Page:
Millennials have been accused of killing nearly everything, from traditional 9-to-5 jobs to department stores to marriage. The blame is not always entirely deserved, although it is clear that millennials tend to have different preferences and priorities than older generations.
It does appear that millennials are legitimately causing some significant changes in society. Journalists, economists and analysts are all eager to find what might be next on the chopping block. Avocado toast appears safe for the time being, but there’s something else that might be next on the millennial murder spree: Credit cards.
Compared to older generations, millennials are increasingly ditching credit cards, and choosing to use cash and debit cards.
A Bankrate.com survey published in 2016 found that just 1 in 3 millennials had a credit card, while 55% of those over 30 had at least one.
The reasons cited in the survey were many. For one, millennials are far more likely to have student loan debt than previous generations - a burden that makes many wary of taking on additional debt.
Living through the 2008 financial crisis also had an effect. Many observed firsthand the crippling effects of excessive consumer debt during the crisis, and have vowed not to repeat the mistakes of the past. Others came to blame the big banks for the crisis, creating a general sense of distrust in banking institutions.
None of this is good for big banks - but it’s also bad news for many millennials.
Having a good credit score is essential for getting a mortgage, auto loan or even an apartment. And unfortunately, one of the best ways to build credit is to have a credit card or two.
While millennials are right to be wary of debt, it’s important to make the distinction between credit and debt. You can have and use a credit card frequently without paying interest or getting yourself into debt. This concept, it seems, has been missed by many young individuals.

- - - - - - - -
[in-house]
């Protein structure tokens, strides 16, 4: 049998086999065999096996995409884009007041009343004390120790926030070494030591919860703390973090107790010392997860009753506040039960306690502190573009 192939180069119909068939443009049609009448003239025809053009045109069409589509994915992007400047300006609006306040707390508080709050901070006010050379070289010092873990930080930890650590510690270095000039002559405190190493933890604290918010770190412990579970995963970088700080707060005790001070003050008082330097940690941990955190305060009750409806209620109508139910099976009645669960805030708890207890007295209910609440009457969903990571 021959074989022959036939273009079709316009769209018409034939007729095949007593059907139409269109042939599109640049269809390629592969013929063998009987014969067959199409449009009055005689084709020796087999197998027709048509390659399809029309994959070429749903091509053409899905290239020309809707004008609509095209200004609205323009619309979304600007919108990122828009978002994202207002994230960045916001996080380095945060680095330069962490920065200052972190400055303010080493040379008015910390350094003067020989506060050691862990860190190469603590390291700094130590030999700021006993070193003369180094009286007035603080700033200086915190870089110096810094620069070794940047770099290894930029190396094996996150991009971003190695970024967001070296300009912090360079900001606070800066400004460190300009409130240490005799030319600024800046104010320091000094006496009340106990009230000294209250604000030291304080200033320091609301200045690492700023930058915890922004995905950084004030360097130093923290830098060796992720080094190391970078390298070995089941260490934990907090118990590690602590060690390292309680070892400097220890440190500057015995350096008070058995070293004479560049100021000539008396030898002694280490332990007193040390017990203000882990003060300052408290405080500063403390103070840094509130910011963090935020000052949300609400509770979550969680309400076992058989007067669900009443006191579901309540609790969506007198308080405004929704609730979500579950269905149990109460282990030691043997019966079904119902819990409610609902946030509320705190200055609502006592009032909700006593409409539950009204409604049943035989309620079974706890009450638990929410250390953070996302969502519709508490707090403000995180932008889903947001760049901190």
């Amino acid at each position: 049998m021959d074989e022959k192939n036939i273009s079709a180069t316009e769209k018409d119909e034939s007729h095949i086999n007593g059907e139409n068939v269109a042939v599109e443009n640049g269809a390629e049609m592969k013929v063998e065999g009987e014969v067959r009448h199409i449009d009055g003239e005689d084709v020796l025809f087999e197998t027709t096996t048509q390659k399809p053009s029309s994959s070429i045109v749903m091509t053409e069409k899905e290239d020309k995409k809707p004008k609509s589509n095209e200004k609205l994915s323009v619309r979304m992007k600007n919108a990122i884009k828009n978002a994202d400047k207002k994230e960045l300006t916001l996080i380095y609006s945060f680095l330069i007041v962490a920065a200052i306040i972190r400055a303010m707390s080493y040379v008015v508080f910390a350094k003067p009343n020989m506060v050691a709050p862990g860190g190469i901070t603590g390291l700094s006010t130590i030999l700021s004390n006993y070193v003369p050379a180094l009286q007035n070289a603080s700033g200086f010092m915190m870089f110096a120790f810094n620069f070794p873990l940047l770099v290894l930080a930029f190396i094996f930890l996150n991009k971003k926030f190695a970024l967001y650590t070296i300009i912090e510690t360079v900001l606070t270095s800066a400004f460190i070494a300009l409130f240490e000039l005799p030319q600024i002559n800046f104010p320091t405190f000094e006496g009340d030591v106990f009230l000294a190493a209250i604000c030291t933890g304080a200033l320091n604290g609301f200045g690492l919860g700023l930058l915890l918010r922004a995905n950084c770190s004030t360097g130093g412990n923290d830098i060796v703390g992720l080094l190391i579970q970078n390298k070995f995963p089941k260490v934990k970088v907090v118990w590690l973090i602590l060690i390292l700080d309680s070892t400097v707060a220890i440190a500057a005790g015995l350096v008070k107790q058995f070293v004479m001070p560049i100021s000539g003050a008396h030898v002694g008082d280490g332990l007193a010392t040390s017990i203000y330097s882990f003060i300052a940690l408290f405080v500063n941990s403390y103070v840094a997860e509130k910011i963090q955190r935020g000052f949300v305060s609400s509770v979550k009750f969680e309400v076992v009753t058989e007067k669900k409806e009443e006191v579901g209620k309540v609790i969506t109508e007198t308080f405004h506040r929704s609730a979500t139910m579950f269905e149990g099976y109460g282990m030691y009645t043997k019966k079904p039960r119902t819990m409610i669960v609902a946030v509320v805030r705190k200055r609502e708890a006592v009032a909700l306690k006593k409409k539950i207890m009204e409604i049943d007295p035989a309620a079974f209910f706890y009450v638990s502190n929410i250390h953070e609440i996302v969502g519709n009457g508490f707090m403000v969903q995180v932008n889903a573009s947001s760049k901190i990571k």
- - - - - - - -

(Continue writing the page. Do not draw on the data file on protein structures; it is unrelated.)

Thus, many younger people are discovering later in life that their aversion to credit cards makes it harder to secure a mortgage, or even an apartment lease. Credit scoring relies heavily on length of credit history, so a lack of a credit profile is not something that can be quickly remedied.
To add to this, those who choose to use cash or debit cards are not earning any rewards for their purchases. Interestingly, it appears that those who pay with cash are effectively subsidizing the rewards of those who pay with credit, according to a 2010 paper by the Federal Reserve Bank of Boston.
It appears that the bulk of millennials simply do not use credit cards.
On the complete opposite end of the spectrum, many young people are taking full advantage of the credit card rewards offered by the big banks. Some millennials have 5-10+ credit cards (or even 29!), opened primarily for the signup bonuses and travel rewards.
When managed responsibly, many young people are able to earn discounted travel and lucrative rewards using credit cards - without getting into debt or paying interest.
Ironically, it seems that the bulk of millennials either have zero credit profile, or a thick stack of credit cards from every major bank.
In a world of polarized extremes, one might wonder - perhaps there is a healthy middle-ground to be found?
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